At the time I was a sophomore (Junior high school in Canada) it was the next wave of experiment schooling. I was taught in both a traditional classroom education with desks set in rows, teachers at the front of the room, textbooks, memory work, black boards as well as a more open experimental environment that broke those rules. My chemistry teacher taught in the traditional classroom with school supplied text books, memorizing and frequent testing. He was good at teaching that way and I got a solid foundation. I had a social studies teacher that intentionally worked outside of the traditional classroom and taught in a way that was very exciting and stimulating and made connections between learning and the real world. I also had a physics teacher that straddled both the traditional classroom and experimental learning by combining a solid foundation and making connections with the real world. He taught both inside and outside the classroom, taught in an interdisciplinary way and helped me learn by connecting the text book to the cause and effect of the environment around me.

Setting out a curriculum for my younger self, structure is very important and to have a foundation, clear perameters, discipline and direction. At the same time and equally important is a curriculum that gives freedom to explore and the environment to teach it in. As a sophomore, as mentioned in class, this is the time of transition from a child to an adult. This is a no man’s land between having the fundamentals of an education and the freedom to interpret it. There is a phrase that is something like, ‘You can’t abstract the flower until you can copy the flower then you can paint the real flower’. I think that you can’t really explore without having the tools to guide you.

Setting out a good curriculum for myself would combine the solid foundation of a traditional education with the experimentation and exploration of a freer environment. I don’t think these are mutually exclusive but count on a teacher to be a disciplined and creative thinker. There needs to be a flexibility in the curriculum to adapt to the needs of the student.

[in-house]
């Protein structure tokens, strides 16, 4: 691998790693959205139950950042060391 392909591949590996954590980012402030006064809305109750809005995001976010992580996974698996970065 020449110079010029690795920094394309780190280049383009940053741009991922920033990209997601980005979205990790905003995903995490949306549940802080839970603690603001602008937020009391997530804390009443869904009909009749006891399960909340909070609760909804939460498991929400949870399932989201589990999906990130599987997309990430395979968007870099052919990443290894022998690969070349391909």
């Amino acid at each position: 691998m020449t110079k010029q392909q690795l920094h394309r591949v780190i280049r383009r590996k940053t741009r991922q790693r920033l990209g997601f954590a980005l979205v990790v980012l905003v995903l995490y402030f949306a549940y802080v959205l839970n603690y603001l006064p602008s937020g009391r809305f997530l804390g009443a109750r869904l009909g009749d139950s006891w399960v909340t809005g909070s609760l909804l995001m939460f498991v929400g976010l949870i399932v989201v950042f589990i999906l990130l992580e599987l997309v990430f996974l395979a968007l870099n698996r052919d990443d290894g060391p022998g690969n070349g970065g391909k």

How Do I Learn

Teaching as Art                                                     01/24/2018

How do I learn?

Learning is hard! Teaching is Harder!

‘Jack of all trades, master of none’     ‘I Know a little about a lot, not a lot about a little.’

I am task oriented and learn by defining the criteria and constraints, gather information and set the parameters. I have learned that by having more limitations I have more freedom to be creative and learn.  I would like to believe that I am thoroughly mathematical and scientific about learning, but in reality, at one point I just jump in and try to figure it out intuitively. I am good at listening, though I also like to talk and express my point of view. I want to interpret and broaden the material that is being taught, thinking out of the box and not taking things at face value. But other times I take things at face value and not define or question them, just learn from them.

I use visual cues to help me learn and strengthen my learning experiences that in turn add and reinforce what I am learning. I like to make personal connections and historical references and tie that back to my experiences and how it effects my day to day life. I look at learning as a practical experience, of trial and error and reflect on it and then intellectualize it. How do I tie my shoe, can I tie my shoe, why do I tie my shoe, does it matter if I tie my shoe…the art of tying my shoe. Learning is not an exact science but more amorphous. There is not a one to one relationship from what I am taught to what I learn. When I learn something well and it sticks I can teach it.

I don’t like learning out of my comfort zone but will take to the challenge and try and figure it out. Usually once I start on a task is not an easy learning curve, but I find that I learn and grow, slowly and don’t realize what I’ve learned until I am further along and can apply what I’ve learned to something else which adds to my experience.

The environment that I learn in is very important. What I am learning and where effects my ability to learn. Learning in nature is the most fulfilling and satisfying and there I use all my senses. I find that what I learn has a more direct connection between me and my surroundings. What I learn in nature is direct and simple in its cause and effect and the more effort I put in the more nature gives back and teaches. Learning how to build a fire in the woods, for instance, takes time and patience and if I do it wrong it won’t work and I am cold and hungry. There is also the poetic beauty in the imagination of the flames of the fire that congers up stimulate thoughts.

Lastly, there is wisdom, which is the accumulation of learning as it applies to experience which these days seems to be a little under rated.